Friday, 27 August 2010

Rather unpredictable morning!

Latish Cinnabar caterpillar.  Thanks Janet
Heysham Obs
After a clear, starry, fullish moon night, not a lot of night migrants were expected but conditions were perfect for ringing and especially early morning vis mig.  So time to kickstart the Grey Wagtail study.

Heysham office area revealed a predictable lack of night migrants, although two Blackcap and a Willow Warbler were ringed, but Middleton was rather strange and much better than expected in this category:
Grasshopper Warbler - three (oldish) 1CY trapped in the western marsh near to where there was a singing male last night (heard during moth trapping event) of which there was no sight/sound this morning!   Were these migrants grounded during the night by the song?  These are the latest ever to be ringed here.
Reed Warbler - migrant 1CY ringed (no local birds left)
Sedge Warbler - no sign of any
Lesser Whitethroat - 4 1CY ringed
Whitethroat - fully moulted adult male & 1CY ringed
Willow warbler - 3 ringed (& one HNR)
Chiffchaff - 2 ringed & a few others calling in the sewage works screening planting
Blackcap - 3 1CY ringed (& 2 HNR)
Tree Pipit - one escaped from a mist net whilst extracting a large tit flock (you are supposed to get these out first!)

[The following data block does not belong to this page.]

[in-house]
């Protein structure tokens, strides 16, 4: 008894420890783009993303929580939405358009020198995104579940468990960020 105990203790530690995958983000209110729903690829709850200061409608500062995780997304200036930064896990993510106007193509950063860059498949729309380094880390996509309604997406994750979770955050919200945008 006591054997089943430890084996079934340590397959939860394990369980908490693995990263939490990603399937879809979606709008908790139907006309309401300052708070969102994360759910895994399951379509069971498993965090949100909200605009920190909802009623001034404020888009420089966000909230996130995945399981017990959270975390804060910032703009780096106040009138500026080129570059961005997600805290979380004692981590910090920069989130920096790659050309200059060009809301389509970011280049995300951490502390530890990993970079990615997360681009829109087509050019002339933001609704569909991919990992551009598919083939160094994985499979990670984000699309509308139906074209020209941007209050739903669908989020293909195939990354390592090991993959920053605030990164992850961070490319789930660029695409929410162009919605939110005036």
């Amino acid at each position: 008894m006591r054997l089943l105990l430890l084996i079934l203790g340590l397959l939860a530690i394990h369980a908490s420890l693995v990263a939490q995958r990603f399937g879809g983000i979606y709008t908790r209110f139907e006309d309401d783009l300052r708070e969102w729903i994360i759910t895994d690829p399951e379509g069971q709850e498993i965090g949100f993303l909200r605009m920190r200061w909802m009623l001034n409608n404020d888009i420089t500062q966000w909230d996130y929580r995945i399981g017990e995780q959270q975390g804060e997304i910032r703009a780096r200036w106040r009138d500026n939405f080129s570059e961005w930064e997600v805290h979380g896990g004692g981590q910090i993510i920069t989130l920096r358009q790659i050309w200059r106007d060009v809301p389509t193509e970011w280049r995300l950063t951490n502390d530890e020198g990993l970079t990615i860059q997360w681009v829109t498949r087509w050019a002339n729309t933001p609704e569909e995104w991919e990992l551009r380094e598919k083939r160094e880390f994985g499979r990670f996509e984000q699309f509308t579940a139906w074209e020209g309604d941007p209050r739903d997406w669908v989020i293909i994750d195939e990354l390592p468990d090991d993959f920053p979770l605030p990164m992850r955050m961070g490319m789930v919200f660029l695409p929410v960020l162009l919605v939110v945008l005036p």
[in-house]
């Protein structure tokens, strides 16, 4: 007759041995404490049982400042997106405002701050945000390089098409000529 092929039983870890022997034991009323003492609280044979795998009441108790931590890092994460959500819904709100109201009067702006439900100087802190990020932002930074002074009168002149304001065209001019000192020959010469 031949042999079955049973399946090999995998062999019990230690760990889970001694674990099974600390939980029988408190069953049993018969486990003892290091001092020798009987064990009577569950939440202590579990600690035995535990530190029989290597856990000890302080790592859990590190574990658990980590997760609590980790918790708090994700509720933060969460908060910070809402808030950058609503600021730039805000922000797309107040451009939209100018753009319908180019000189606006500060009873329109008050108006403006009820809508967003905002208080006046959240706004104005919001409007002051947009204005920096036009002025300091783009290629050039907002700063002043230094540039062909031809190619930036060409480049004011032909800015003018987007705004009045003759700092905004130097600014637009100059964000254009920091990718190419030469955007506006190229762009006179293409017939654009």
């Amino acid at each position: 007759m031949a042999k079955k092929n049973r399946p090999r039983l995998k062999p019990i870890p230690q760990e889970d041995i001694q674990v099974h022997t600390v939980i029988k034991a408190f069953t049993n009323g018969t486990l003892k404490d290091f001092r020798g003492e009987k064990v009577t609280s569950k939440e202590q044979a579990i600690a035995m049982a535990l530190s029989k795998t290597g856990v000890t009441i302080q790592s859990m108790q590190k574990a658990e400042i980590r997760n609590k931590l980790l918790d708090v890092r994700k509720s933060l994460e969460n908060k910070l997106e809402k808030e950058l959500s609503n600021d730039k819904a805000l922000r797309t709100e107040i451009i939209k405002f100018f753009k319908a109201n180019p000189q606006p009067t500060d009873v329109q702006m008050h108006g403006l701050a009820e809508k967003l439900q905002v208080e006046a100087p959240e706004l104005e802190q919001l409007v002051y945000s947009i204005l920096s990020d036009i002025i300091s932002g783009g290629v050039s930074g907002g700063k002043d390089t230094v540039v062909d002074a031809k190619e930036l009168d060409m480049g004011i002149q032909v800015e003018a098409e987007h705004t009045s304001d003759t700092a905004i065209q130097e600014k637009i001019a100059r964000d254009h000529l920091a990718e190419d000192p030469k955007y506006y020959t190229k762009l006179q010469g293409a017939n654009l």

Shoveler - female/imm escaped from the top shelf of a mist net!!!!! [rare here].  This is the third duck species to escape from the top shelf of this particular mist net this year (Tufted & Mallard being the other two!)

A group of four Foxes seen at 08.00 roaming on the Reserve plateau area. Most likely the same family, including three cubs, seen close to the Hut some while ago.

Vis mig Middleton/Heysham
Tree Pipit - 2 SE & the above grounded bird
Grey Wagtail - a loose flock of 6 at about 0615hrs (4 ringed) and 2 others at about 0620hrs. Singleton over HNR almost certainly different.
Swallow - 25 SE
House Martin - 5 SE
Meadow Pipit - 4 SE
Tit species - a veritable 'plague' from about 1000hrs leading to the best net at Middleton being closed to avoid wholesale recaptures.   These made a major contribition to about 100 extractions today, with 54 of these not already bearing a ring.  The Long-tailed Tit flocks were a complete mixture of older-ringed/more recently ringed and 'new' birds, but at least one of the Blue Tit flocks consisted wholly of unringed birds.  7 unringed Great Tit during one ringing session is a high number for this site.  Two of the retrap Great Tits were from the HNR nestbox scheme.

At least one Kittiwake on the outfalls - thanks Janet